Photo by Zoe Camp
Perhaps the biggest underground success story of the past year is that of Odd Future
. In 12 short months, the California DIY rap posse has gone from being shunned by taste-makers like 2 Dope Boyz
to sneering at those same critics with success after success: releases on XL and Fat Possum, and a VMA for Best New Artist. It’s fitting then that last night’s sold-out set at Terminal 5 featured a group of artists basking in its hard-earned glory—and delivering that joy to fans.
Most of the OF heavy hitters (Free Earl Sweatshirt!!) were present: Tyler
, Domo Genesis
, even Syd Tha Kid
, the more introverted member of the crew who just so happens to be a sick DJ. Regardless of the original artists, the entire group collaborated on the songs, punctuating the bloated, booming beats with shouts, “SWAG!”s and spitfire verses.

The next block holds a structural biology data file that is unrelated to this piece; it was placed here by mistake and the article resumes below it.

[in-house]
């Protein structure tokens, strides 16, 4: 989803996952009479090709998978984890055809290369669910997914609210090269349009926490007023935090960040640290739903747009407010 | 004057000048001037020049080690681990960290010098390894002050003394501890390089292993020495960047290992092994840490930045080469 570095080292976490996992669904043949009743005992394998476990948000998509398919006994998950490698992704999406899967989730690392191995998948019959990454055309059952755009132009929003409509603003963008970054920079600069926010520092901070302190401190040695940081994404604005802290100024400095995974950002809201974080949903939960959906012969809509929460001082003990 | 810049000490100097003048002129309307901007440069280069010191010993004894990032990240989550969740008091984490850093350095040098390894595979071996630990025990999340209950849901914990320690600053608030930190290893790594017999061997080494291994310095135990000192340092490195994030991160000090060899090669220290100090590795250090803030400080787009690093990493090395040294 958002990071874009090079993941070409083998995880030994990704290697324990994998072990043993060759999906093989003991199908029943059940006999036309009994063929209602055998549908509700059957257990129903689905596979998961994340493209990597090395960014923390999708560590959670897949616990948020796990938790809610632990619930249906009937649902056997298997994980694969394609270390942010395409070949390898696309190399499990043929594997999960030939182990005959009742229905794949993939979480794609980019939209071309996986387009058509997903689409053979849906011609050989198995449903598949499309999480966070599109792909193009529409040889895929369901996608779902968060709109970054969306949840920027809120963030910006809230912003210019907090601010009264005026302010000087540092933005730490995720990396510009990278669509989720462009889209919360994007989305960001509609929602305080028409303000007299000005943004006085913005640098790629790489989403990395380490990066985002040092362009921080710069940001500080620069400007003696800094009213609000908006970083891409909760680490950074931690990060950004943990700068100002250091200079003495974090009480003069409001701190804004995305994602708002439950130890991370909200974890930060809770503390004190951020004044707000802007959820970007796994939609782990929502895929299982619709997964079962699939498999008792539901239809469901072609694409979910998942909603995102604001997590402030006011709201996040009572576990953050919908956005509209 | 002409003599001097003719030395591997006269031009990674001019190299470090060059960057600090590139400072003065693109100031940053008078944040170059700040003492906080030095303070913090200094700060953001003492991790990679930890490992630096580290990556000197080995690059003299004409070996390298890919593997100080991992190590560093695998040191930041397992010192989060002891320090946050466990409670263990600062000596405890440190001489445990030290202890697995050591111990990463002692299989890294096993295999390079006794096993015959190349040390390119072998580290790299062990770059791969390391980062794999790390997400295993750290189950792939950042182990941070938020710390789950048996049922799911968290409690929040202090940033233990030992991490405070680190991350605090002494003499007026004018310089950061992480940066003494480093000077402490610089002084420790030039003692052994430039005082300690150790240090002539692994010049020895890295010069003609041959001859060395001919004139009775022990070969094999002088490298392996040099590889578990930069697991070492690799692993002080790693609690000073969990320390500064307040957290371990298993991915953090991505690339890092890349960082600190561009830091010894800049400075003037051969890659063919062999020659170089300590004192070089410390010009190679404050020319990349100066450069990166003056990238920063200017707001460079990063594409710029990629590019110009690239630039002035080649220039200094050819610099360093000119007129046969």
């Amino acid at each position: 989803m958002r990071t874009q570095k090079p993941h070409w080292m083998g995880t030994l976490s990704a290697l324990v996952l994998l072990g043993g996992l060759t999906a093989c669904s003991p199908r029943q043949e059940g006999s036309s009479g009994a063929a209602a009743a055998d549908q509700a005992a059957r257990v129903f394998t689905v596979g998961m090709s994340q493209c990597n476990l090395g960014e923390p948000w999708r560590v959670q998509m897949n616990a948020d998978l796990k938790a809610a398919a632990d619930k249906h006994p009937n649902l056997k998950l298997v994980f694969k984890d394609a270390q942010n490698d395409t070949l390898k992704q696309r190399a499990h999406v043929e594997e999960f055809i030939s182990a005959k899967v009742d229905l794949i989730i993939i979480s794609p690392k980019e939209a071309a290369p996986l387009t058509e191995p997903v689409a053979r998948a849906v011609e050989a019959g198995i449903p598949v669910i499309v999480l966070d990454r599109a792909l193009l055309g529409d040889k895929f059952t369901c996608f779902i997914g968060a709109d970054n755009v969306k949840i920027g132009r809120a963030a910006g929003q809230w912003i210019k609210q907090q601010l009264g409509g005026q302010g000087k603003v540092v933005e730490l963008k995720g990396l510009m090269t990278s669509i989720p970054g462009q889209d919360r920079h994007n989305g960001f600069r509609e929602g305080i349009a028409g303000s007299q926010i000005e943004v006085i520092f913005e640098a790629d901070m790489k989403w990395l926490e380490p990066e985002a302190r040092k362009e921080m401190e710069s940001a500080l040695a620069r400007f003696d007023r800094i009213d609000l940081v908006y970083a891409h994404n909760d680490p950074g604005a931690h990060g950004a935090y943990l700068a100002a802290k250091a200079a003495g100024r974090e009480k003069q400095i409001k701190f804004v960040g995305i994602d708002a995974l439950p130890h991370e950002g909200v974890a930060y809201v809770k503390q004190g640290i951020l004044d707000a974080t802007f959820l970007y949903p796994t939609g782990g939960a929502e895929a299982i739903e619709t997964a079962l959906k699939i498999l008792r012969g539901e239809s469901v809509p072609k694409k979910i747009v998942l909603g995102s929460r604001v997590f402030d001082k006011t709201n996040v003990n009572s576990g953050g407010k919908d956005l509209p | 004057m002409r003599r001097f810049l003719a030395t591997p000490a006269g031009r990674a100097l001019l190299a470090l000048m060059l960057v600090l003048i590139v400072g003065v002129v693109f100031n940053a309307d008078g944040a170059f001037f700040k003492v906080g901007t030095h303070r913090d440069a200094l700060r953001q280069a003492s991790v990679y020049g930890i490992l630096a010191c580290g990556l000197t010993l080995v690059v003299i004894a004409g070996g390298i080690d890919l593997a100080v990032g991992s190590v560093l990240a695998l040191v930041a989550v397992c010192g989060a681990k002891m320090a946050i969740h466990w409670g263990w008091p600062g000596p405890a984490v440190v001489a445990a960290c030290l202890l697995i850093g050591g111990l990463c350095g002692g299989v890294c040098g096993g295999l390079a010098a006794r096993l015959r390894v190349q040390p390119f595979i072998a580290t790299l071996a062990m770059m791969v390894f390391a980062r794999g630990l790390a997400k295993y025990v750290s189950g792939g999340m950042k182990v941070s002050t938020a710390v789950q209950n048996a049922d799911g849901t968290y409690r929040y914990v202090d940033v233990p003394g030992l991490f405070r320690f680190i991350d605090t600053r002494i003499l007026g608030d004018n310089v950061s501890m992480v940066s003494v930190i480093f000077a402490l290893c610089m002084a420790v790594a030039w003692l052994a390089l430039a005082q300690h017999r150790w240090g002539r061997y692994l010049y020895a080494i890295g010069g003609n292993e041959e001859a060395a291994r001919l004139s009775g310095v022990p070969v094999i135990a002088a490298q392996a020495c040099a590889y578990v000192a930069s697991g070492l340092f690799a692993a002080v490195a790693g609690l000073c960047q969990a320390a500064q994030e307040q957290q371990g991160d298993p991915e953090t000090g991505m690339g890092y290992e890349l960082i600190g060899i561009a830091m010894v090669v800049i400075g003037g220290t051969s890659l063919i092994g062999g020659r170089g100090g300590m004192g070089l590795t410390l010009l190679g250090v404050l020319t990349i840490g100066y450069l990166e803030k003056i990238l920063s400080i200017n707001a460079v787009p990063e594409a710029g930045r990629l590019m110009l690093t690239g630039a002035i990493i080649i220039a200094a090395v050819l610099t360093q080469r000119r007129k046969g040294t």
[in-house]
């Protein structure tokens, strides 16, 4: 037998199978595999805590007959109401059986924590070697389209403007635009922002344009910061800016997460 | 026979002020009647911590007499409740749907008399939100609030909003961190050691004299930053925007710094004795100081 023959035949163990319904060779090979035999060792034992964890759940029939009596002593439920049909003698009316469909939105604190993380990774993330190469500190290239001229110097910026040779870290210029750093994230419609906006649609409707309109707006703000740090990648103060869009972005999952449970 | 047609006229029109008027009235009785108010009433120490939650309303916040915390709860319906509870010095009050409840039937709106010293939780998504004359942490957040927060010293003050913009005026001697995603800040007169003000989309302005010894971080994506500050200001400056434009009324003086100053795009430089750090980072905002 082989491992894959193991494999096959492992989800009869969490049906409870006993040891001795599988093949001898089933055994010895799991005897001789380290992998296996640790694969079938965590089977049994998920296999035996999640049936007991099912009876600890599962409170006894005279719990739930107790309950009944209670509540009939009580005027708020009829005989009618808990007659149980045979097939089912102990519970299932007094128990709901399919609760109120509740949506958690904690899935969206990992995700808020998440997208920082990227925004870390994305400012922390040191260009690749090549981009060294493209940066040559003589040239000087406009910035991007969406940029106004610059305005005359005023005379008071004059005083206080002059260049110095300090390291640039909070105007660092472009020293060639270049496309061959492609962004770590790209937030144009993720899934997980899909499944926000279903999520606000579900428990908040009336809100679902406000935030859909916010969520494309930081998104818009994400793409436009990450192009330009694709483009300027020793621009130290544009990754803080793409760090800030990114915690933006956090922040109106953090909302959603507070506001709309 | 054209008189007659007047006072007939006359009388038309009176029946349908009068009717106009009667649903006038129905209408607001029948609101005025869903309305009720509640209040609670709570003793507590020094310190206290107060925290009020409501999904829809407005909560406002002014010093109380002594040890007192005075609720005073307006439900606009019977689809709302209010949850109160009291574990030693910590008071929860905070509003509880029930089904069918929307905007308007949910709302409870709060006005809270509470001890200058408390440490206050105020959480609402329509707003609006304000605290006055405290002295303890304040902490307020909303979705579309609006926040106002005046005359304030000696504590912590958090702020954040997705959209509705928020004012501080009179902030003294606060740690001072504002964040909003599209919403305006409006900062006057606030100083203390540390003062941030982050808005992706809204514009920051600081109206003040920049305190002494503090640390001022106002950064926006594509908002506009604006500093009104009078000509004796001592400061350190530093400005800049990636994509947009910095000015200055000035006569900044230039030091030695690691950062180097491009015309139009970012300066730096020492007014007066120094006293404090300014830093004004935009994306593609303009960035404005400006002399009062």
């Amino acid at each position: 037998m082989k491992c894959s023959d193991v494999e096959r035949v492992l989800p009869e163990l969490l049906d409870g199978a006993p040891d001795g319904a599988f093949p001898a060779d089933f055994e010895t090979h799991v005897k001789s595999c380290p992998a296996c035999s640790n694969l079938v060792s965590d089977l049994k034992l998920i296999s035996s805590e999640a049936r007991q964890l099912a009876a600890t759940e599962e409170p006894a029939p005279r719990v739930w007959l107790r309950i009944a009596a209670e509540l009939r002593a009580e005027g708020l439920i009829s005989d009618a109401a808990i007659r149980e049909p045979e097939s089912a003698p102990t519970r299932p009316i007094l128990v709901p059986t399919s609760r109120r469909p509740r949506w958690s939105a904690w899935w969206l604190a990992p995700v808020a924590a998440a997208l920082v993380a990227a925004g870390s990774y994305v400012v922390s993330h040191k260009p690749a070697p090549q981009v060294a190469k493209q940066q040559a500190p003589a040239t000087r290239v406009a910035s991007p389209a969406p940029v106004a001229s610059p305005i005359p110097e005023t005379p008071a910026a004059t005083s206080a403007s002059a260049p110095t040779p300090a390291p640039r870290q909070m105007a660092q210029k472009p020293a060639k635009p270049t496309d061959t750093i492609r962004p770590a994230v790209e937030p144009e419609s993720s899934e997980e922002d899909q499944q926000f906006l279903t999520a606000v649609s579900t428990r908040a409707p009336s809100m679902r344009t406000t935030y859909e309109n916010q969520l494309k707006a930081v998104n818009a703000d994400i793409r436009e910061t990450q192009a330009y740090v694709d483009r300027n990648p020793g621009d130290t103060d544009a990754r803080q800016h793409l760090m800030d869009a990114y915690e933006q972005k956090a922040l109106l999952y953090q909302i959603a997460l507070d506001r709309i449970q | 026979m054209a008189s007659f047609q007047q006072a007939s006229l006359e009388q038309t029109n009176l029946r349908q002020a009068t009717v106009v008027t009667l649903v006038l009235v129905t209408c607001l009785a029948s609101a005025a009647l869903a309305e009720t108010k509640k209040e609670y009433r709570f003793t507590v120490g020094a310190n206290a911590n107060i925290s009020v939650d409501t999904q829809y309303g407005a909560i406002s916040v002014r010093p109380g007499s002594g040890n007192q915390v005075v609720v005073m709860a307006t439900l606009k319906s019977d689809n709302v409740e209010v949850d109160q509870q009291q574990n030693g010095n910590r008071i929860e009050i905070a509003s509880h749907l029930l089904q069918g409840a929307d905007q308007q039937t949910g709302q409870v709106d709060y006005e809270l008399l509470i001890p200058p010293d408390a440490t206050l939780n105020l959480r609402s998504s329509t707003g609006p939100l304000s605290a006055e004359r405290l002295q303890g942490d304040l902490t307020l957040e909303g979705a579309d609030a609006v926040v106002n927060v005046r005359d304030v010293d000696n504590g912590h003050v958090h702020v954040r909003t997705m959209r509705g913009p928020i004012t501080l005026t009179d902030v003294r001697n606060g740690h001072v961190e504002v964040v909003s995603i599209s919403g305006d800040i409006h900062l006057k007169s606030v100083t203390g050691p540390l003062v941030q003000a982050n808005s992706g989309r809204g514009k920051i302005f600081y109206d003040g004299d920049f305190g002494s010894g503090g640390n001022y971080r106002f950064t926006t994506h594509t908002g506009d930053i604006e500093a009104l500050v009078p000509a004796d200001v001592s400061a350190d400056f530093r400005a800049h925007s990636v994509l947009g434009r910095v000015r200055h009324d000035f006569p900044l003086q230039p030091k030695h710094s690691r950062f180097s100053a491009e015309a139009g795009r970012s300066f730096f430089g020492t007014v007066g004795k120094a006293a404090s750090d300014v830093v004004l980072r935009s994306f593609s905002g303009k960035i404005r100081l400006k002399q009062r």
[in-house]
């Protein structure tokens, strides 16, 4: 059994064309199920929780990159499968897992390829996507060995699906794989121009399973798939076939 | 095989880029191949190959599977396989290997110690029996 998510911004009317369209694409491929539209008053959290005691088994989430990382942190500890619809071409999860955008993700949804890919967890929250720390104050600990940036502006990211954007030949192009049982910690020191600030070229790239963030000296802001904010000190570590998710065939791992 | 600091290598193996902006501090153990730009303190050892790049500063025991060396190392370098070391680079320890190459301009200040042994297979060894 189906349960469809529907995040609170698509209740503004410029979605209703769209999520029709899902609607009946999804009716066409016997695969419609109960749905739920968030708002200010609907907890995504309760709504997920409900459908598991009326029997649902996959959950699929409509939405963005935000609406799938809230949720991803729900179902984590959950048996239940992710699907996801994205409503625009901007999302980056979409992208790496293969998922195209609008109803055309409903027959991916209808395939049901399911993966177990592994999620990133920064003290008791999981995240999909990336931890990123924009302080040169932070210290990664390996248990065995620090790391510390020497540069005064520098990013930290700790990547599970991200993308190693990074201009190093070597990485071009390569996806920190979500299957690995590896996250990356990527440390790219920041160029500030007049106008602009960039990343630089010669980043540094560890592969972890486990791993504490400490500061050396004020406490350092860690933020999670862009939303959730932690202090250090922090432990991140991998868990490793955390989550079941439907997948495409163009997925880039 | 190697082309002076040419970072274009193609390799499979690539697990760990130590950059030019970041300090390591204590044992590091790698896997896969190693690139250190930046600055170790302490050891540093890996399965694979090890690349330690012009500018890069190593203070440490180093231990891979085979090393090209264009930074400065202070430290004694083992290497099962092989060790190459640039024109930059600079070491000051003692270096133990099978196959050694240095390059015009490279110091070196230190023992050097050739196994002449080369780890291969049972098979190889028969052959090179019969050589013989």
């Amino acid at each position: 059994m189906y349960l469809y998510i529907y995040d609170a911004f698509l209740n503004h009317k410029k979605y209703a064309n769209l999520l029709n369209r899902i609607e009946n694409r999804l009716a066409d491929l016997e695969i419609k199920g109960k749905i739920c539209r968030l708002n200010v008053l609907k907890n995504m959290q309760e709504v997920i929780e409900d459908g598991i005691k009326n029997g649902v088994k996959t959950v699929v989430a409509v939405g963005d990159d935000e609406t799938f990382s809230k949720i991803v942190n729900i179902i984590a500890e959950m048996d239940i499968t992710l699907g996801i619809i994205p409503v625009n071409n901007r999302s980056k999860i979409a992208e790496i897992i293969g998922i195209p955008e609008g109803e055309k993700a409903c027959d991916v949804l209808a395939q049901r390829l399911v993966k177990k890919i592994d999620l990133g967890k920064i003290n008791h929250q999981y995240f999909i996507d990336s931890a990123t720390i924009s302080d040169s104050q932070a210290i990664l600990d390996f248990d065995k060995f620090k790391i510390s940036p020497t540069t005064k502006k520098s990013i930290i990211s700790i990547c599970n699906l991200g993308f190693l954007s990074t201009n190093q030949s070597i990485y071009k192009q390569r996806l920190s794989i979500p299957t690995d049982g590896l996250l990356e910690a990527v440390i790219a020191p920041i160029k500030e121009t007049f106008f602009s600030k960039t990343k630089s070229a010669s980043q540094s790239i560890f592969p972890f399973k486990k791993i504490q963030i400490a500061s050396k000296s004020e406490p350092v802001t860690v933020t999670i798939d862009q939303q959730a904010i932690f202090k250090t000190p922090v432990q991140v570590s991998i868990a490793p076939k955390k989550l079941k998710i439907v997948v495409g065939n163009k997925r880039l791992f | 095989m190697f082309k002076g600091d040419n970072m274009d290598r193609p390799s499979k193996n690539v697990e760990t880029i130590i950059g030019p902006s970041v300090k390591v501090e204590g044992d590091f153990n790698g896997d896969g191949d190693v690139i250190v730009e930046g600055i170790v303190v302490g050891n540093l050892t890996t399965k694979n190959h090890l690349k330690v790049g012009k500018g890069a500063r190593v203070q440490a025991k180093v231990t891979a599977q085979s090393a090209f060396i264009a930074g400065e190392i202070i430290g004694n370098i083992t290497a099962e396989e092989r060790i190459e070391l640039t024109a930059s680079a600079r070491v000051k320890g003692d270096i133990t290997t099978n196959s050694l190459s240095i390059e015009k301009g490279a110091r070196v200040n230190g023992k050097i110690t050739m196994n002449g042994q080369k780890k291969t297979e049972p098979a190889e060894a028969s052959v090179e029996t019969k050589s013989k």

True to their reputation for being goofy pranksters, the group members got into some antics that probably gave venue security a few collective wrinkles: crowd-diving from the second-floor banisters, throwing their provided bottled water to thirsty fans, instructing the audience to “spark one up” before each Domo song.
Ultimately, it added to the fun, frenetic feel of the affair. The audience (comprised largely of rowdy teenage boys between the ages of 15 and 19) faithfully chanted the words to “Sandwitches” and “Orange Juice,” though by far the biggest response was to “Yonkers”—a song that Tyler admitted was getting a little boring for the group to perform. You wouldn’t have been able to tell that from the performance, however; Tyler’s delivery was that perfect mix of steely insanity and acid-tinged wit. Meanwhile, the other members of Odd Future rushed around the stage as if chased by a blowtorch.
There was, however, a notable lack of the mosh-pit-brewing, pulsating energy that Odd Future gigs are known for, save for a few mild waves. Luckily, the group brought plenty of its own punk chaos, jumping into the audience frequently and repeating its Tumblr-famous mantras: “Kill People, Burn Shit, Fuck School” and “Fuck Steve Harvey.” It was, in other words, business as usual for the rap crew—swagged-out to the fullest.